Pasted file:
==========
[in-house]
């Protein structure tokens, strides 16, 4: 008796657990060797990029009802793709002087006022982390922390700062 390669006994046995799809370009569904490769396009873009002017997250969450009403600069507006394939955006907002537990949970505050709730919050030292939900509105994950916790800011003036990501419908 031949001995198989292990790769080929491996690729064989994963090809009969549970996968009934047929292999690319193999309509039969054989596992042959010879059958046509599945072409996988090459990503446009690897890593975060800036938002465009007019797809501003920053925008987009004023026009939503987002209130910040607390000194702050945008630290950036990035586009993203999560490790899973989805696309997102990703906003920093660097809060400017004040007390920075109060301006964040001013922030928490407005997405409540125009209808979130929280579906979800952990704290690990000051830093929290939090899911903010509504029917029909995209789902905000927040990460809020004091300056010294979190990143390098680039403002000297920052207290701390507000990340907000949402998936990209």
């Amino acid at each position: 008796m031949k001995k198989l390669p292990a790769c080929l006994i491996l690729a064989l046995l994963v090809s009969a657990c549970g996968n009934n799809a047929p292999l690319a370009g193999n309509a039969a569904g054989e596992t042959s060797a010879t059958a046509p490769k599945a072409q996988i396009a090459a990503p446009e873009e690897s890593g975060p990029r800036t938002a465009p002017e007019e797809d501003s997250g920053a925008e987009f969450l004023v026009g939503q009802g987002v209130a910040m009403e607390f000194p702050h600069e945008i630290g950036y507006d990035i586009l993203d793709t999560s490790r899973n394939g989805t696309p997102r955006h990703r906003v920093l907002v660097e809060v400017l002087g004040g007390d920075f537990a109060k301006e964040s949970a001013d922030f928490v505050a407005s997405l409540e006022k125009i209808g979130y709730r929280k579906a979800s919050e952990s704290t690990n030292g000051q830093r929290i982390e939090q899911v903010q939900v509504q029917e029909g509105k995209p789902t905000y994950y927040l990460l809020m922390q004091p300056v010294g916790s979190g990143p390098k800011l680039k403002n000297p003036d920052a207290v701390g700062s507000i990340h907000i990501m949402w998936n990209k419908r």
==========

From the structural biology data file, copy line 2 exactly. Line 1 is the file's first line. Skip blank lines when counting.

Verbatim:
């Protein structure tokens, strides 16, 4: 008796657990060797990029009802793709002087006022982390922390700062 390669006994046995799809370009569904490769396009873009002017997250969450009403600069507006394939955006907002537990949970505050709730919050030292939900509105994950916790800011003036990501419908 031949001995198989292990790769080929491996690729064989994963090809009969549970996968009934047929292999690319193999309509039969054989596992042959010879059958046509599945072409996988090459990503446009690897890593975060800036938002465009007019797809501003920053925008987009004023026009939503987002209130910040607390000194702050945008630290950036990035586009993203999560490790899973989805696309997102990703906003920093660097809060400017004040007390920075109060301006964040001013922030928490407005997405409540125009209808979130929280579906979800952990704290690990000051830093929290939090899911903010509504029917029909995209789902905000927040990460809020004091300056010294979190990143390098680039403002000297920052207290701390507000990340907000949402998936990209």